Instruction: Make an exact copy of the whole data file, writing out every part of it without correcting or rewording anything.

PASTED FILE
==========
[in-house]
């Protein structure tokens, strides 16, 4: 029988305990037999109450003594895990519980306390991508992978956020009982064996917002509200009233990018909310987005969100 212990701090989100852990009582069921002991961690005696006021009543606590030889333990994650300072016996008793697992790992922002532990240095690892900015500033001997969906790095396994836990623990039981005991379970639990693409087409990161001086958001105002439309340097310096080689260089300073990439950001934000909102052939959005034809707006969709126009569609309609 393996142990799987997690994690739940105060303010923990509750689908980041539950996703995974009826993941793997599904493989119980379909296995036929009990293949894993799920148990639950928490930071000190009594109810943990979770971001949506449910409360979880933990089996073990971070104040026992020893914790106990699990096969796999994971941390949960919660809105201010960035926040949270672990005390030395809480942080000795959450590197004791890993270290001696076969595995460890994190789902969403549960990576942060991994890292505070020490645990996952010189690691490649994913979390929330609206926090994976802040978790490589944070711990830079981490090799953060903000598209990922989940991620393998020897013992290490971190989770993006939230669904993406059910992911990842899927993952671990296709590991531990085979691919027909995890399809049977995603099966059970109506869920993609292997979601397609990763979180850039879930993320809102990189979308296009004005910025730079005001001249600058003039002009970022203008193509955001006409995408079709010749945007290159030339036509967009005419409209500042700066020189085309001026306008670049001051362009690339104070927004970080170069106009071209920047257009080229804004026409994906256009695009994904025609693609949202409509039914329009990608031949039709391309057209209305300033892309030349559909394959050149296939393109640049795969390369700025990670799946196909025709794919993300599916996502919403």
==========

[in-house]
């Protein structure tokens, strides 16, 4: 029988305990037999109450003594895990519980306390991508992978956020009982064996917002509200009233990018909310987005969100 212990701090989100852990009582069921002991961690005696006021009543606590030889333990994650300072016996008793697992790992922002532990240095690892900015500033001997969906790095396994836990623990039981005991379970639990693409087409990161001086958001105002439309340097310096080689260089300073990439950001934000909102052939959005034809707006969709126009569609309609 393996142990799987997690994690739940105060303010923990509750689908980041539950996703995974009826993941793997599904493989119980379909296995036929009990293949894993799920148990639950928490930071000190009594109810943990979770971001949506449910409360979880933990089996073990971070104040026992020893914790106990699990096969796999994971941390949960919660809105201010960035926040949270672990005390030395809480942080000795959450590197004791890993270290001696076969595995460890994190789902969403549960990576942060991994890292505070020490645990996952010189690691490649994913979390929330609206926090994976802040978790490589944070711990830079981490090799953060903000598209990922989940991620393998020897013992290490971190989770993006939230669904993406059910992911990842899927993952671990296709590991531990085979691919027909995890399809049977995603099966059970109506869920993609292997979601397609990763979180850039879930993320809102990189979308296009004005910025730079005001001249600058003039002009970022203008193509955001006409995408079709010749945007290159030339036509967009005419409209500042700066020189085309001026306008670049001051362009690339104070927004970080170069106009071209920047257009080229804004026409994906256009695009994904025609693609949202409509039914329009990608031949039709391309057209209305300033892309030349559909394959050149296939393109640049795969390369700025990670799946196909025709794919993300599916996502919403």